As a 35-year-old married father of one with a dog and an apartment in the parkest slopiest part of Park Slope, I recognize that I am not the target audience for How to Be Single. I haven’t been single since March of 2000 when I started dating my wife. I spent my “wild” 20s in New York City hanging out in video stores and karaoke bars. Hell, at our age, I may not even be married to the target audience for How to Be Single at this point. (Don’t tell my wife I said that. Seriously. Please don’t.) But you know what? I liked this movie anyway, enough to acknowledge that someone who is in its target demo will probably enjoy it too.

It is one of those romantic comedies in the style of Love, Actually or Valentine’s Day; ensemble films that follows the lives of a loosely connected group of characters. Its narrative center is Alice (Dakota Johnson), who decides upon her graduation from Wesleyan that she needs a break from her longtime boyfriend (Nicholas Braun) to find out who she “really” is in New York City. She gets a job as a paralegal, where she meets hard-partying Robin (Rebel Wilson), who introduces her to ladies’ man Tom (Anders Holm), who serves drinks in a bar frequented by Lucy (Alison Brie), who uses the bar’s wifi to troll dating sites for the “perfect” guy. The other crucial (and best) member of the group is Alice’s sister Meg (Leslie Mann), who works as an OB/GYN, and decides that she wants a child of her own right before she meets a great guy (Jake Lacy, apparently Hollywood’s go-to guy for men who romance pregnant ladies) and has to figure out how to tell him she’s going to be a mom.

The women’s dating misadventures are interspersed with some attempts to create new dating lingo; like “dicksand,” to describe the way a woman or man might get trapped in the tractor-beam like pull of a dude’s sexual prowess. These digressions mostly wind up in the same place “fetch” did in Mean Girls, and Wilson’s one-note I’m-so-crazy schtick is starting to get very stale. But the movie’s sentimental moments work surprisingly well, particularly those involving Mann’s character and her moving journey toward motherhood. Did my wife having a baby less than two months ago might have made me uniquely susceptible to this storyline? Possibly. (Okay definitely.) Still, these scenes showcase the full range of Mann’s skills as an actress, both comedic and dramatic, in a way few films have, and she has wonderful chemistry with Lacy.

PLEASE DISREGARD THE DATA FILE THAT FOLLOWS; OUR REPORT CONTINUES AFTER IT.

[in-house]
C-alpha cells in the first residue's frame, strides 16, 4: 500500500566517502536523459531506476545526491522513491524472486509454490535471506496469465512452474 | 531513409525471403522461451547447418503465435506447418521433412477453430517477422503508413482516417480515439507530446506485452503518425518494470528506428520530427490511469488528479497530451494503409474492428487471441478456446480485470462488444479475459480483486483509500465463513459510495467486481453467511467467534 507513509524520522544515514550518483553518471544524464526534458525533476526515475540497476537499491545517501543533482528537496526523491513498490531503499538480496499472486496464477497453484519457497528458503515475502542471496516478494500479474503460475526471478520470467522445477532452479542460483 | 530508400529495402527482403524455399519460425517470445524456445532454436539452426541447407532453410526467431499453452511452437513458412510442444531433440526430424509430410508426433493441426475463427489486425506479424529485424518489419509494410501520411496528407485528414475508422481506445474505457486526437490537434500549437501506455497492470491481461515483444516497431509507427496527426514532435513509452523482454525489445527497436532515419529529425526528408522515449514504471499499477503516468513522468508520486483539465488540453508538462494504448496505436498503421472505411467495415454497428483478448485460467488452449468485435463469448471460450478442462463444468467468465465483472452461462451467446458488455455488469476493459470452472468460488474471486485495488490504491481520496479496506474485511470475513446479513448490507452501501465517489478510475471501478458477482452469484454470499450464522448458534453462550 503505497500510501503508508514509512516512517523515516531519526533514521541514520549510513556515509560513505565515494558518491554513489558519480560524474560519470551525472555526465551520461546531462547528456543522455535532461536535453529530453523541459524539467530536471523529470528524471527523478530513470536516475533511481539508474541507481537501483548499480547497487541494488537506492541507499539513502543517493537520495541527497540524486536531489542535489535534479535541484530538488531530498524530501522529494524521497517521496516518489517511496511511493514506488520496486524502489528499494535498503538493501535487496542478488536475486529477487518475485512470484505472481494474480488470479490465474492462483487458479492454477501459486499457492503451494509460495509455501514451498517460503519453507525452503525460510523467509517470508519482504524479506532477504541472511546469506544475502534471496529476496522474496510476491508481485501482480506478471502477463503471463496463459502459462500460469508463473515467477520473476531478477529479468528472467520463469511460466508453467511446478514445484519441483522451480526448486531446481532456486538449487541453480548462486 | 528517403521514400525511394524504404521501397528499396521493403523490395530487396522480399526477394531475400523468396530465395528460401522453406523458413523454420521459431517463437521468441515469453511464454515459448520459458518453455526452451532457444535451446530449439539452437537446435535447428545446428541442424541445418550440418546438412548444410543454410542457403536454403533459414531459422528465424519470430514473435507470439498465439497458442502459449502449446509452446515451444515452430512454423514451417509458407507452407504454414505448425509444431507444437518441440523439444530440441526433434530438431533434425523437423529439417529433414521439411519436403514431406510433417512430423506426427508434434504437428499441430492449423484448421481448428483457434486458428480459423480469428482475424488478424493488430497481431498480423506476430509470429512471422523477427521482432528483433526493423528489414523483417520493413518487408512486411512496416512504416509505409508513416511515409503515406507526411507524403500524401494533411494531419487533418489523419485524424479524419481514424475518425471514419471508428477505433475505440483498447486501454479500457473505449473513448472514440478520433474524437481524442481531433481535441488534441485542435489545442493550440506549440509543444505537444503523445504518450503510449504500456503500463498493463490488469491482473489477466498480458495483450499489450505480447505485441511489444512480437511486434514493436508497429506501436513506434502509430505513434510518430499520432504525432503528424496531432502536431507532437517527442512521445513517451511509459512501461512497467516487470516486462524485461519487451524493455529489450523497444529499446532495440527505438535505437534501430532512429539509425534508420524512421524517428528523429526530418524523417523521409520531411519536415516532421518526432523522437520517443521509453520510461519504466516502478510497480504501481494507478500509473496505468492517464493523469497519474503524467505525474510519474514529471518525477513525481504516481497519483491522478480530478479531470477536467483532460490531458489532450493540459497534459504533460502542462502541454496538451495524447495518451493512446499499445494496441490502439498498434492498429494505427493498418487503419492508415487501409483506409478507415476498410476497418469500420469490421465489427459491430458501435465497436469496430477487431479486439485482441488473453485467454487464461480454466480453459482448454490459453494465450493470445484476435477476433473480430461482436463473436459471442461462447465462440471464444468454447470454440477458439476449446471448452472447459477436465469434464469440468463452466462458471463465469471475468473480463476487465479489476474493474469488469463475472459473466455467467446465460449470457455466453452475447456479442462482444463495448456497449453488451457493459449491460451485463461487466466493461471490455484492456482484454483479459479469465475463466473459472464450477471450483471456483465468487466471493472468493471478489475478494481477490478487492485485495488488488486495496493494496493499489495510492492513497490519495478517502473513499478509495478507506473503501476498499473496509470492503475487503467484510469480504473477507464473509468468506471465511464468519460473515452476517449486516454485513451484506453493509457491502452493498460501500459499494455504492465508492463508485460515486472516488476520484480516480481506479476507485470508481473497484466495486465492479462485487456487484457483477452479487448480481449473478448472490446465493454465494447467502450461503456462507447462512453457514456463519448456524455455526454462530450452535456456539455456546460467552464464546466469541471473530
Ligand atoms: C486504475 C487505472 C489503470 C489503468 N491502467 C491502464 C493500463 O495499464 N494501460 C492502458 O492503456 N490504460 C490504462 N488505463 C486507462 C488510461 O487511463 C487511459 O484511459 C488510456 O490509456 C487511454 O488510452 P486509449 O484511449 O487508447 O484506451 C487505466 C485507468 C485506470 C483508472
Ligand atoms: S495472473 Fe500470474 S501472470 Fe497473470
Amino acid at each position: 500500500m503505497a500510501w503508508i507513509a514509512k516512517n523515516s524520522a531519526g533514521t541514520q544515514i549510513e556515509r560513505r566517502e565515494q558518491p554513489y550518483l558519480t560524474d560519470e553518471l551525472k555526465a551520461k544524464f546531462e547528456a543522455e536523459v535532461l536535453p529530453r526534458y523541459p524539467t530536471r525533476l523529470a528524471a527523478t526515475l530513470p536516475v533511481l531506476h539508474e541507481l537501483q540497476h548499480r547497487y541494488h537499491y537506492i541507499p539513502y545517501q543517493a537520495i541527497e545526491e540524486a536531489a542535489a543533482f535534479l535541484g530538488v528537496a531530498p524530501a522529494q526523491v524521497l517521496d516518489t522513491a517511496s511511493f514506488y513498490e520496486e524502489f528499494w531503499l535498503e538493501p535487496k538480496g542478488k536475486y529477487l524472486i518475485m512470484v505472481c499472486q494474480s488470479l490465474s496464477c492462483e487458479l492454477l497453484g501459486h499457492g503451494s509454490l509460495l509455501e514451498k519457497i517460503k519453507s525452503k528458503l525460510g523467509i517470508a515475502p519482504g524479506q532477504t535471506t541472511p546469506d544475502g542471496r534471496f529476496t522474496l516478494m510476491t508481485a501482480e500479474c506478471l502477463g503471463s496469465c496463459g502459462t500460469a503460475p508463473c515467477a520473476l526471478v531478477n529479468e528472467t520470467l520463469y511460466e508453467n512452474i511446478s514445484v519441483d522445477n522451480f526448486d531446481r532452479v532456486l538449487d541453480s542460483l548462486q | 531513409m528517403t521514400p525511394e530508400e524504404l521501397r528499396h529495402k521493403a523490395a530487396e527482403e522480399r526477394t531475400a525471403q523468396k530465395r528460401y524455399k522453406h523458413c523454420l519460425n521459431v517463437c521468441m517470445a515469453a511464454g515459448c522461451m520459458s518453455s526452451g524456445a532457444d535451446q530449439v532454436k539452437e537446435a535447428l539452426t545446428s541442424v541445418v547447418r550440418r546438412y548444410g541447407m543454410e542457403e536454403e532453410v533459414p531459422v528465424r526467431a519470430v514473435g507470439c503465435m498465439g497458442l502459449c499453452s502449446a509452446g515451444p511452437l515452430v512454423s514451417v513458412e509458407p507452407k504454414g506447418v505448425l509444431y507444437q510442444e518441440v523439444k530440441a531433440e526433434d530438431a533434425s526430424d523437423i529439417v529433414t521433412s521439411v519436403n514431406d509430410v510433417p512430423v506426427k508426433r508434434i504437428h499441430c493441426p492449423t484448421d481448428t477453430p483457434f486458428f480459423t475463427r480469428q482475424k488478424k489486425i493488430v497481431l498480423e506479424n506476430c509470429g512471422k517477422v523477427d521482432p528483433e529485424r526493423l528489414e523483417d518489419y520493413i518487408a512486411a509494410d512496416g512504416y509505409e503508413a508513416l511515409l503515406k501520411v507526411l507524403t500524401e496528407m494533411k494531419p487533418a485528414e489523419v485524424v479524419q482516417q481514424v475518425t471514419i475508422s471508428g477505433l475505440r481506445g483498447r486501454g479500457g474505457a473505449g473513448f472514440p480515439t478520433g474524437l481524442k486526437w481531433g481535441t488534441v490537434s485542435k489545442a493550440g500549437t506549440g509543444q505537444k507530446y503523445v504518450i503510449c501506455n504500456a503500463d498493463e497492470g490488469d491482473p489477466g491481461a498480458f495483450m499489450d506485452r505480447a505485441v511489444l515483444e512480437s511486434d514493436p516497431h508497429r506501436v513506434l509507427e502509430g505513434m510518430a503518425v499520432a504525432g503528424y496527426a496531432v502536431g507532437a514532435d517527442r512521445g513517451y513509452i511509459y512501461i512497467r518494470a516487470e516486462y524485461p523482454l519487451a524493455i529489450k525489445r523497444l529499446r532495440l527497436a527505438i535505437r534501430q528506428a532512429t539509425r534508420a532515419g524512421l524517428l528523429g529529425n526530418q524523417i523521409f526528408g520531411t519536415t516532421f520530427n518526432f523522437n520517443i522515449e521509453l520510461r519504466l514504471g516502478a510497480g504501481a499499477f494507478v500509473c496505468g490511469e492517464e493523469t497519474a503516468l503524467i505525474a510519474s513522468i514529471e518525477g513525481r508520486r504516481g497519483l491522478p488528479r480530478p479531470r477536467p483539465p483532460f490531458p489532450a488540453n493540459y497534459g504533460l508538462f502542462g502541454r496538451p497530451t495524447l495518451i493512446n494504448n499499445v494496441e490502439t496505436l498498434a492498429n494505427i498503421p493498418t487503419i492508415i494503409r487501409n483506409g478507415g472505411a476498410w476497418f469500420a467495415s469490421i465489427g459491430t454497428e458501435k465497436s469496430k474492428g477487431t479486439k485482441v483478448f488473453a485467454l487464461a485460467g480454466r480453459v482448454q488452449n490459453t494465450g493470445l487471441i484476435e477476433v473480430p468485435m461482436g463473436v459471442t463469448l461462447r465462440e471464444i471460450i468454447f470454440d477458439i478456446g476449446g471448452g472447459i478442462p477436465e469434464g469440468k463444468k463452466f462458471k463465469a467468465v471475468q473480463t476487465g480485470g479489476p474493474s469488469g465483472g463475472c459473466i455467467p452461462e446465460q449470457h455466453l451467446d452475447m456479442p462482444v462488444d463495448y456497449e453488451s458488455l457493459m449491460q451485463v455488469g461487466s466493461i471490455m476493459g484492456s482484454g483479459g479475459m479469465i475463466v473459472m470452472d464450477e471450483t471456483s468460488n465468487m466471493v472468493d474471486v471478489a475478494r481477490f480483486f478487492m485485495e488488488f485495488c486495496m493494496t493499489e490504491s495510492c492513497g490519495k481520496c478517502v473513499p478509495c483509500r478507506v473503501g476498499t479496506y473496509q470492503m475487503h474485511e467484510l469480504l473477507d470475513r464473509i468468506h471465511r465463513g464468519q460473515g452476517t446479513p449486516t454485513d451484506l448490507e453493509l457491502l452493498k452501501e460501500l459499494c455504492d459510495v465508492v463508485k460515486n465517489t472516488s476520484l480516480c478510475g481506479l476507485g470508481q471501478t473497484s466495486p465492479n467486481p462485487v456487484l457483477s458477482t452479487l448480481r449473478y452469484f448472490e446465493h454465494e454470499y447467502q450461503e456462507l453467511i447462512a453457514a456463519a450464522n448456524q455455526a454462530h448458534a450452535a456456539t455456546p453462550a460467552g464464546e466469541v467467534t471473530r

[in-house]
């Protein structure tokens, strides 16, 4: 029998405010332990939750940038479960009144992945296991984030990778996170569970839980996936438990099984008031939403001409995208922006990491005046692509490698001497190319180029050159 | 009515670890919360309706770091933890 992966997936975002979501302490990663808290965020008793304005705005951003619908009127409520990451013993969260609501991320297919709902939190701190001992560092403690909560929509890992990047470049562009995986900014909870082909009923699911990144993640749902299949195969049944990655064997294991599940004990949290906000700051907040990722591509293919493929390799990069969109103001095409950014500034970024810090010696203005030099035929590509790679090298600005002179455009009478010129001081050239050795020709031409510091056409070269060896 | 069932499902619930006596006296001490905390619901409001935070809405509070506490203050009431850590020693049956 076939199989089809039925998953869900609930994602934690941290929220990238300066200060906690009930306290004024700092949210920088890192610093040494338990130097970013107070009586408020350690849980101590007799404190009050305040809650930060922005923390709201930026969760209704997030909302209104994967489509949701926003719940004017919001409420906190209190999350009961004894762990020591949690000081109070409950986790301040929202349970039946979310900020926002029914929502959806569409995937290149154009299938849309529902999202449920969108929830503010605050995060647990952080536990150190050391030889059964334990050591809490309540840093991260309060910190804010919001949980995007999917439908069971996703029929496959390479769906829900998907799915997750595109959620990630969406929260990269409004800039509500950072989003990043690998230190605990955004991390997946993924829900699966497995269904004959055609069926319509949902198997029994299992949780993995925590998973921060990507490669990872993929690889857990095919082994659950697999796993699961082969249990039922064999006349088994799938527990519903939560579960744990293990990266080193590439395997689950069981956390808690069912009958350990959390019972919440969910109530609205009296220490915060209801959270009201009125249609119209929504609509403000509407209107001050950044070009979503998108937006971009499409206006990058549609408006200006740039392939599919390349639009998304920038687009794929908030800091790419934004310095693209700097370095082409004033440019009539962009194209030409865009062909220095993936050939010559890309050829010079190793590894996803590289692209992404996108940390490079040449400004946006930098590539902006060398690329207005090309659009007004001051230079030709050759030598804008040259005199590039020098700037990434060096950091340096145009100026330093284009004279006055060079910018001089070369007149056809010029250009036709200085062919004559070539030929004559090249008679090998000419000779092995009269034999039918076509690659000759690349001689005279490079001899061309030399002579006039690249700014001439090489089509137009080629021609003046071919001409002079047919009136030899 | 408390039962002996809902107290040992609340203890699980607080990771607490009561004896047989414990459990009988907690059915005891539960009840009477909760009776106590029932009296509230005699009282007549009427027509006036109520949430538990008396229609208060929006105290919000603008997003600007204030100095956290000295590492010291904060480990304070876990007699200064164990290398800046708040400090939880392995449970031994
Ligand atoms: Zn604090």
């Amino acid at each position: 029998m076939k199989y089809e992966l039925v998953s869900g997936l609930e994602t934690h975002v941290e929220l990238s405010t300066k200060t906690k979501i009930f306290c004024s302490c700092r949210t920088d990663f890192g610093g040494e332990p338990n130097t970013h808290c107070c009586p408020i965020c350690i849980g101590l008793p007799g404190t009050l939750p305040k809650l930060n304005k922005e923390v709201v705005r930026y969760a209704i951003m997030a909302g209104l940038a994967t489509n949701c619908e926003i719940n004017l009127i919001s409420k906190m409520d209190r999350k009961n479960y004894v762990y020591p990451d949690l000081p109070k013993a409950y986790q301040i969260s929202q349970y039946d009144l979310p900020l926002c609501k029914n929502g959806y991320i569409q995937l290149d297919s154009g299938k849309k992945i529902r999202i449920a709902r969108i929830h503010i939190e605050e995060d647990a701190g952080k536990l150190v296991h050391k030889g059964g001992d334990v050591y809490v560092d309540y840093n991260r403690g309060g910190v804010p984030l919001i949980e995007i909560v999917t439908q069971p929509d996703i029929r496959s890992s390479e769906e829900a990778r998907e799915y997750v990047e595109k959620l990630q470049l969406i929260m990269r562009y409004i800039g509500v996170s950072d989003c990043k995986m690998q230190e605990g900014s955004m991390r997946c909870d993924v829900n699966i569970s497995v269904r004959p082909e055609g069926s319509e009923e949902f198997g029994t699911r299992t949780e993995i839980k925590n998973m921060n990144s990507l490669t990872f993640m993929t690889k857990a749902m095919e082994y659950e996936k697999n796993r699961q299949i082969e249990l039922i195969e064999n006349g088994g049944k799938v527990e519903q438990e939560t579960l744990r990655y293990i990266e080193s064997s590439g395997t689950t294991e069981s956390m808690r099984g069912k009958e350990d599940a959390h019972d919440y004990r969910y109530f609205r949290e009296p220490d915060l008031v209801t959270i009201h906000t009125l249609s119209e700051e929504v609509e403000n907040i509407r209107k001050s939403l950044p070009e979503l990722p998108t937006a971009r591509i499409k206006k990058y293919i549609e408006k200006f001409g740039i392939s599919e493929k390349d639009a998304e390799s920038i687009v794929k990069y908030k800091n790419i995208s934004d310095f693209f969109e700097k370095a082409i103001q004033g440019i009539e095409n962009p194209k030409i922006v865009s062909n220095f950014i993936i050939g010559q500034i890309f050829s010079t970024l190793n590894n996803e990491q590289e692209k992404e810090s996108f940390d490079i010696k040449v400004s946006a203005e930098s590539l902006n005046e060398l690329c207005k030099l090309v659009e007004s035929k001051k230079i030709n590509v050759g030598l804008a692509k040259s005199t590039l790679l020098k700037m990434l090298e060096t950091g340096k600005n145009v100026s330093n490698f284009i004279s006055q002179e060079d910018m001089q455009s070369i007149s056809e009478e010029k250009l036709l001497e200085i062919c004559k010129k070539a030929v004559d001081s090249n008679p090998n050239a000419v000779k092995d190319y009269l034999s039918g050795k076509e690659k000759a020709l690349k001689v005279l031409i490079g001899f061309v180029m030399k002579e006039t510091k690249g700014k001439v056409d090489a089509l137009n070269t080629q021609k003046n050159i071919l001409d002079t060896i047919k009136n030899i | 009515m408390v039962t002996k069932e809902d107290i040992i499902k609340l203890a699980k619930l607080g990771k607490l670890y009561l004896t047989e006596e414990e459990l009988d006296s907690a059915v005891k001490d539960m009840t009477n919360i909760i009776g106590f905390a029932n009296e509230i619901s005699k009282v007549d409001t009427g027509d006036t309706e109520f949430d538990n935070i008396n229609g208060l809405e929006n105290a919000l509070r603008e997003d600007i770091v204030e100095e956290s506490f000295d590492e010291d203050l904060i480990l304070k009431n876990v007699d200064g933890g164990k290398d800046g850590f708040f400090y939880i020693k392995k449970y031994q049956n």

I may not be a swinging single, but I am a New Yorker, and I did appreciate the way director Christian Ditter captured the energy and attitude of the city. It’s clear how much care went into finding real locations to give How to Be Single authentic Big Apple texture (even if some spots, like “Pancake Paradise” supposedly on Avenue C, were created for the film). There are also some lovely shots that use the city to convey the characters’ emotions. When Alice has a rough night at a party, she bails for a moment of privacy on a fire escape. A camera on a crane follows her, pulling back to reveal this massive open space within the cramped confines of Manhattan — and to show Alice’s confinement within this enclosed fire escape inside all that open space. It’s a perfect expression of Alice’s mood; that feeling that every New Yorker has shared at one point or another, of being so alone in a city of so many people, and so trapped in a place of nearly unlimited choices and freedom.

No one will mistake How to Be Single for a rule-smashing art-house indie, but in its own quiet ways, it messes with the formulas and expectations of the romantic comedy genre. Film tradition demands Johnson’s character “discover” herself in the arms of a man (but only after hooking up with her old boyfriend); without spoiling it, that is not quite where Alice’s story goes. For every cliché the film honors, it dismantles another. (There are quite a few surprises, for example, in the ups and downs of her relationship with a real-estate developer played by a very charming Damon Wayans Jr.) It’s interesting to consider the movie alongside Deadpool, another film opening this week that deconstructs genre conventions, albeit in a much louder and more self-satisfied way.

How to Be Single isn’t particularly hilarious, but it’s not particularly unpleasant either. The characters are likable. Their lives are fun to wander through for 100 minutes. Their small, daily battles are relatable, even to a 35-year-old dude.


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